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As soon as you start subpoenaing documents, you never know what’s going to turn up that could end up having some big impact down the road.

Fewer voters saw bills to address nuclear waste storage or tax credits for renewable energy or electric vehicles as a top priority.

Of course, energy and the environment were rarely top of mind for most voters, compared to issues such as health care. For example, 71 percent of voters in the survey said addressing the rising cost of health care merits being a top priority for Congress, and 79 percent said the same about passing legislation to protect patients from surprise medical bills.

In addition to providing more money for green energy and drinking water infrastructure, Frank Pallone (D-N.J.), the top Democrat on the House Energy and Commerce committee, plans to focus on the actions of the EPA, according to his spokesman.

In a statement issued Wednesday, Pallone said he would soon ask committee members to support him to be chairman next year and that the panel will “conduct vigorous oversight of the Trump Administration.”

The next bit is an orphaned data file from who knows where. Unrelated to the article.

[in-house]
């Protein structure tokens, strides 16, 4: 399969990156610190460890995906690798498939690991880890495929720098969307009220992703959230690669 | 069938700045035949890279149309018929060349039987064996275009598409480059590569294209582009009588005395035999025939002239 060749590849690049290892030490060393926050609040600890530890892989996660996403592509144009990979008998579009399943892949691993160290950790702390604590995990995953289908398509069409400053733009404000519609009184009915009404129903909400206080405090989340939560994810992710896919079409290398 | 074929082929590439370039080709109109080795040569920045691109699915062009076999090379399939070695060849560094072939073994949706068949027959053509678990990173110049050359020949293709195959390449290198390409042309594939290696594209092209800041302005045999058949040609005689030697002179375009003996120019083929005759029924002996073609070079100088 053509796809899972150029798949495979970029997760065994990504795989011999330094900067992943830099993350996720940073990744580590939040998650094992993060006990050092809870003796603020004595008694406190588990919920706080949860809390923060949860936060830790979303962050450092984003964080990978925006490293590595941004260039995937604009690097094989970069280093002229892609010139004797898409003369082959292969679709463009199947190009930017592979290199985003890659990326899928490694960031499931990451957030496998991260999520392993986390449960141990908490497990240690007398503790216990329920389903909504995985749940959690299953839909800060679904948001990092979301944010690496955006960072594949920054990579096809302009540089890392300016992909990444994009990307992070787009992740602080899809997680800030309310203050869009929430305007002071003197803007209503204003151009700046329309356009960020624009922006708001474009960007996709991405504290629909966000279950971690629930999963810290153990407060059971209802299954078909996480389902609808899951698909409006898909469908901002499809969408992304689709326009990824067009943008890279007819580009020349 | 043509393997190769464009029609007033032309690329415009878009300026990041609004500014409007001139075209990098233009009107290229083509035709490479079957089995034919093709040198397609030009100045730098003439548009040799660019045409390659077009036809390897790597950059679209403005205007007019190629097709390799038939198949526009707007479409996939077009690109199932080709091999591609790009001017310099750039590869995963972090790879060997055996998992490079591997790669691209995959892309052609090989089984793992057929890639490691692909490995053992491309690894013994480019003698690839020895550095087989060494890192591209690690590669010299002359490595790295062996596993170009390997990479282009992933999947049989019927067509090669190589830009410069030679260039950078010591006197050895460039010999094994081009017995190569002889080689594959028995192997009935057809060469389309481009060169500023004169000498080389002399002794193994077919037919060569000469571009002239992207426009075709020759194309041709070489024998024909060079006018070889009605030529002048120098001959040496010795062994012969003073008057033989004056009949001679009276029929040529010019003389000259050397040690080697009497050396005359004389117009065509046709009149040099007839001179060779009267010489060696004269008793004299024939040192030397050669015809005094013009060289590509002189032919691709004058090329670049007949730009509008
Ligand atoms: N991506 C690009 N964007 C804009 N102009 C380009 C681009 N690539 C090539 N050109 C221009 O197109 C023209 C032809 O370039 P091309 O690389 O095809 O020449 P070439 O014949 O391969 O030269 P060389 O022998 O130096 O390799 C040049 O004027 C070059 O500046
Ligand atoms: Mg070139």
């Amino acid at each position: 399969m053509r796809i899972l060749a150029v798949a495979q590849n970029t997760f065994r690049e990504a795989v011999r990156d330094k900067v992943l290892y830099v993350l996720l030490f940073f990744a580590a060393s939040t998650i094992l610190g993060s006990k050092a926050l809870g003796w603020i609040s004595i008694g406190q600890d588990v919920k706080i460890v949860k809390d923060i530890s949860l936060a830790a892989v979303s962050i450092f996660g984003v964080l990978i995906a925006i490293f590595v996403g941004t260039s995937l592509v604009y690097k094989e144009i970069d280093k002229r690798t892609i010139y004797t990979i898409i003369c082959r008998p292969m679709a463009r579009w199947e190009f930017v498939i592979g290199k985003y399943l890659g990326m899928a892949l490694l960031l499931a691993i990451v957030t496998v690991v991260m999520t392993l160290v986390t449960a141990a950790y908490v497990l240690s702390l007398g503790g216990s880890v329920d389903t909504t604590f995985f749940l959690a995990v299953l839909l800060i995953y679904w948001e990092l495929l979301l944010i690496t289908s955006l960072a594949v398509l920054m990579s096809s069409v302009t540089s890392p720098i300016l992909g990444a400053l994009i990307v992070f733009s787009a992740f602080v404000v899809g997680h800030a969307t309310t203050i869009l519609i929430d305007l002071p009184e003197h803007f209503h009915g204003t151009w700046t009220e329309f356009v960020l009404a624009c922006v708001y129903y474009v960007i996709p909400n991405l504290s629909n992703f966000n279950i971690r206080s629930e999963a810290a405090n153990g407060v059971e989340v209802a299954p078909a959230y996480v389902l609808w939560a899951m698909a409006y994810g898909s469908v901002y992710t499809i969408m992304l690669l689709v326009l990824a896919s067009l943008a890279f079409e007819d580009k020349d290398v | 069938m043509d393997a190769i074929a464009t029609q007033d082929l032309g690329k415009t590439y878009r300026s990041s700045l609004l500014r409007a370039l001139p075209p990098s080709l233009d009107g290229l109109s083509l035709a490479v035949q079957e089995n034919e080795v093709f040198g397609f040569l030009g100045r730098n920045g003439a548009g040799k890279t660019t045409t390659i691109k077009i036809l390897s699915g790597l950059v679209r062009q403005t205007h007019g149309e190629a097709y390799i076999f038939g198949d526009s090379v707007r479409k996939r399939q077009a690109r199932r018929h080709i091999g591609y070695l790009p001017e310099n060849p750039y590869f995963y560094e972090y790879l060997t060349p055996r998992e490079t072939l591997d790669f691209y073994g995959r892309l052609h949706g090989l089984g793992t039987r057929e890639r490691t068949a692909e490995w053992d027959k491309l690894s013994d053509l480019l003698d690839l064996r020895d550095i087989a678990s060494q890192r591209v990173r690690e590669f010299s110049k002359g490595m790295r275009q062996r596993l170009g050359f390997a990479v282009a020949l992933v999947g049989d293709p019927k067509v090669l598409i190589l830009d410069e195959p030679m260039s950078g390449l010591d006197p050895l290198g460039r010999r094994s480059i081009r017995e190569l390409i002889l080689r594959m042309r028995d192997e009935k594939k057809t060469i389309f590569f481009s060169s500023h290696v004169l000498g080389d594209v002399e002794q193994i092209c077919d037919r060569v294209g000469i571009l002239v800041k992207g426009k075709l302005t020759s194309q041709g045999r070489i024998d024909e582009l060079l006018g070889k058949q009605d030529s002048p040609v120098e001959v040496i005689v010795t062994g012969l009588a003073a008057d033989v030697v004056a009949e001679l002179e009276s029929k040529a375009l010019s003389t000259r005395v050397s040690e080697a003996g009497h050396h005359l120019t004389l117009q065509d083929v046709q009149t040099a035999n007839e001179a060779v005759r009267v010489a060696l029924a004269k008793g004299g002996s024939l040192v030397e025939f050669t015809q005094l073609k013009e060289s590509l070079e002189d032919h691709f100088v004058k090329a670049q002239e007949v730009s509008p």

Rep. Diana DeGette (D-Colo.), who has long served as ranking member of the Oversight and Investigations Subcommittee on Energy and Commerce, is particularly interested in addressing climate change and the impact of energy production on the environment, according to her communications director, Lynne Weil.

She also wants to address water quality and ensure that the Environmental Protection Agency legally implements the amendments to the 2016 Toxic Substances Control Act, which regulates chemicals in the United States, and will have more opportunity to examine those issues in a majority-Democratic House, Weil said.

Congress also has a role to play in ensuring ethics rules are followed at the agencies, though Weil was uncertain where that would fit in terms of legislative priorities, she said on Nov. 1, ahead of the election.

Rep. Bobby Rush (D-Ill.), ranking member of the Energy and Commerce’s Energy Subcommittee, is likely to become its chairman next session. In that role, he intends to focus on issues such as an infrastructure package that includes grid modernization and updating natural gas and lead water pipelines, Ryan Johnson, his communications director, said in an email Wednesday. Rush also “intends to hold public officials accountable at agencies that fall under the jurisdiction of the Energy Subcommittee,” Johnson said.